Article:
Maura Made an Ohio Welcome Just for Me

Tuesday morning I drove out to Columbus to visit the family.(ies) Halloween I’ll split my time between both families so I can photograph everyone in their costumes. We won’t let the predicted rain prevent the photography.

Here’s what I found when I arrived.

Maura collected the sock monkeys (I didn’t make the giant one or the ones sporting Ohio State or U of Florida hoodies)

And all her knitting projects and yarn AND a jumbo size box of Cheez-its. Mmmmmm. My favorites. (No judgment please)

My grandma name is Froo Froo Ruthie thanks to Anna now 15.

Thanks Maura for the festive welcome. Love that you created this happy scene for me to find upon my arrival. Xxoo❤️❤️❤️

Harmony, Maine Yarn

I’ve been to Harmony, Pennsylvania but not Harmony, Maine. Recently I watched a Kristy Glass Knits knitting video where she told about Bartlett Yarn Woolen Mills (since 1821) manufacturing yarn.

The man on the video featuring Hudson Valley Sheep and Wool said, “Bartlett is a mainstay for us. This is your grandma’s yarn. This is real true farm yarn.  Or your great grandmother’s yarn.  At Christmas, a lot of people buy it to make stockings .”   Well, I’m getting a head start this year. My friend Deb has been knitting Christmas stockings and inspired me to knit them for my grandchildren.  You might remember her gauge difficulties with her Christmas stocking- I blogged it last January.

The grandmother who taught me to knit was born 126 years ago on February 7th.

That very day, I got on the phone and spoke with a nice woman and told her what I wanted to knit.  Three days later I got a box of yarn from Harmony, Maine. She helped me select Spruce Heather, Cranberry and Natural.  I added the other heather to create sock monkeys on the stockings, which I graphed. Mark’s old stocking from childhood served as a guide and I found a vintage knitting pattern  from the 60’s on Etsy to serve as a template for the actual stocking.  The woman who knit Mark’s stocking in Clarion PA was named Jane.  My plan is to knit one a month and have them ready for NEXT Christmas. For the grandchildren.  Getting an early start this year.  And yes I did finish James’ sweater and he loves it!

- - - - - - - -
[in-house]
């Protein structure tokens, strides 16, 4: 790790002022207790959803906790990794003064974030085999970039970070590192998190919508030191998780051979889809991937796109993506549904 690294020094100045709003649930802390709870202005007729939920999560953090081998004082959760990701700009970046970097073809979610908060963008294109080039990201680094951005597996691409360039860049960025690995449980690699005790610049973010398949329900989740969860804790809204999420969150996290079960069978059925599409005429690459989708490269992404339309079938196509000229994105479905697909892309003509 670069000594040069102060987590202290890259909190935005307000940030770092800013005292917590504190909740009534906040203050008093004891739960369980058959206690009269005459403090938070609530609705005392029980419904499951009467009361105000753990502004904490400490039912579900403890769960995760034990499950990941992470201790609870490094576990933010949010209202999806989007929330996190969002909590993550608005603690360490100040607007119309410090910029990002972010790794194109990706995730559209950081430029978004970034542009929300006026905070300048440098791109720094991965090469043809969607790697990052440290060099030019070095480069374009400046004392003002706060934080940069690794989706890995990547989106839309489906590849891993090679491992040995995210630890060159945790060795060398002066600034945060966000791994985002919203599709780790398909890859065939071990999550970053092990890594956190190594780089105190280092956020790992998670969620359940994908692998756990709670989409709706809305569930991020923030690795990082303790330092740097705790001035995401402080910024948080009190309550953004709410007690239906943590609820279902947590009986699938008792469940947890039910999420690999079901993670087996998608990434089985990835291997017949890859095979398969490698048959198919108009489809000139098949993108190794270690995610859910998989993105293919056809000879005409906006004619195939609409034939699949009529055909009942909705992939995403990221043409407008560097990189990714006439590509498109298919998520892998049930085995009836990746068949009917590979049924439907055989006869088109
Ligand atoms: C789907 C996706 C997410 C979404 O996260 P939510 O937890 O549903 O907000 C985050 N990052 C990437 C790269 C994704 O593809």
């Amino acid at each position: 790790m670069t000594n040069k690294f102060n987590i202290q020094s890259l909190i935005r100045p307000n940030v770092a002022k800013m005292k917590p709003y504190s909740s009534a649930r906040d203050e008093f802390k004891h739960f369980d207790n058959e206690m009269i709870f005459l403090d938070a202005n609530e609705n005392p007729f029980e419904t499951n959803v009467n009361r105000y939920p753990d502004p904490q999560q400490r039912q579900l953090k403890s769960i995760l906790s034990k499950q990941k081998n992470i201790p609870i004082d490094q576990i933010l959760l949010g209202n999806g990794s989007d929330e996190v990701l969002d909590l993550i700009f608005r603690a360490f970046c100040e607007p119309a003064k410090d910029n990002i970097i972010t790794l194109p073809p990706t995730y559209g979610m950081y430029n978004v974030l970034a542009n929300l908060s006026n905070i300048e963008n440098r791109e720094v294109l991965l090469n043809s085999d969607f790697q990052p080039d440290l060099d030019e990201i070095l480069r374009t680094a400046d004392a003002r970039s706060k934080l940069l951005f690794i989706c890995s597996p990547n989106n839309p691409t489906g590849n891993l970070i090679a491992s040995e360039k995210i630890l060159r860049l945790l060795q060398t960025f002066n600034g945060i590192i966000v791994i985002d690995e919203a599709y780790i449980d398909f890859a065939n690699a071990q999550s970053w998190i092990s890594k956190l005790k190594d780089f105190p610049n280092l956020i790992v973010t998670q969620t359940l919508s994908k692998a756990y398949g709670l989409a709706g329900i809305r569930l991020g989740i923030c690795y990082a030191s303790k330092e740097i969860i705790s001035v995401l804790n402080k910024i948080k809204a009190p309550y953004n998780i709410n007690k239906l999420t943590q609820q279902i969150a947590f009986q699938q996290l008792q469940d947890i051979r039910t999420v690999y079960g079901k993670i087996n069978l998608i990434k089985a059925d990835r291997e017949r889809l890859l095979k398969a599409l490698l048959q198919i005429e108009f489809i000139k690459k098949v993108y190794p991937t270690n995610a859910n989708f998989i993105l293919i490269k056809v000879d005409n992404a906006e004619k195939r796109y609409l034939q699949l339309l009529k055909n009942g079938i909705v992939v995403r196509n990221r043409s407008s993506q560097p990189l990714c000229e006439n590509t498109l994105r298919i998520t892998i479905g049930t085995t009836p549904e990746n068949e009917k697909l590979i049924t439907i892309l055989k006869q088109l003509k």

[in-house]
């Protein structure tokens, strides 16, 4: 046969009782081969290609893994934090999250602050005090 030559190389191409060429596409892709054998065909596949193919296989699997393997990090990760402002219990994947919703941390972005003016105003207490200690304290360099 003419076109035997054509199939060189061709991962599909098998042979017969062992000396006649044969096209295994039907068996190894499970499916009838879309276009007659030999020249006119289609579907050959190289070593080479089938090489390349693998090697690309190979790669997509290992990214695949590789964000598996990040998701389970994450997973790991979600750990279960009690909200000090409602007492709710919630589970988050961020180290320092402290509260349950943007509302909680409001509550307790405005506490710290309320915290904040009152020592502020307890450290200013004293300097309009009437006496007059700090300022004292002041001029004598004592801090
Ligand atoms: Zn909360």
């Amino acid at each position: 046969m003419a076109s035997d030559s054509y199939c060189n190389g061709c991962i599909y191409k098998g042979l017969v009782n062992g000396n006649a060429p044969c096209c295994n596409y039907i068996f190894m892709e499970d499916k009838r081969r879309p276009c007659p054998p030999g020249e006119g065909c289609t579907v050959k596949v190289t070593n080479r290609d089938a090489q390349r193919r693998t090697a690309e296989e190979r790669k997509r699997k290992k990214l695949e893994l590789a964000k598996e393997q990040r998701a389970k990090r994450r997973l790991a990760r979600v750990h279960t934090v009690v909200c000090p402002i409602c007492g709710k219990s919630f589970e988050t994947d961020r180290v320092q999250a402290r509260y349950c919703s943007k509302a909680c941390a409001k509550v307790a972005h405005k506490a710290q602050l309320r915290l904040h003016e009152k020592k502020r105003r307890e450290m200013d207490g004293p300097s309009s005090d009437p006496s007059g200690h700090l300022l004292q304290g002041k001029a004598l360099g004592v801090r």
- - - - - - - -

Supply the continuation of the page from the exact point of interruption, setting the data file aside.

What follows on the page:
Knitting bowls gifted from Toni, Laura and Bill.

Already I realize my monkey is a bit too tall.  Back to the drawing board. 

Polaroid Transfer of Childhood Toys

From a photography assignment years ago.

My now grown children’s childhood toys.

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https://dailypost.wordpress.com/photo-challenges/beloved/

The Sock Monkey Book

Some of you’ve seen the little sock monkey I keep on my camera lens. He stretches around the cylinder, a gutted Beanie Baby. I’ve got a sweet spot for them.

Eleven years ago I made this Sock Monkey Book for granddaughter Anna(14 now). I found it on a shelf while re-shelving some children’s books at Mark and Erika’s. Finding some books to pass on to the younger grandchildren. Not sure if these blank Little Golden Books are still available but it was fun to make.

I’ve sewn a lot of sock monkeys over the years. This book tells the story of transforming a pair of Rockford Socks into a lovable toy.

The finished sock monkey joins the other toys.

Old Stuffed Animals

Maura has two of her parents old stuffed animals. The sock monkey, in need of repair, I sewed for Mark in 1976 and the brown teddy bear is Erika’s childhood bear. It’s hard to throw away things with a face. They are definitely loved and cared for by their daughter now.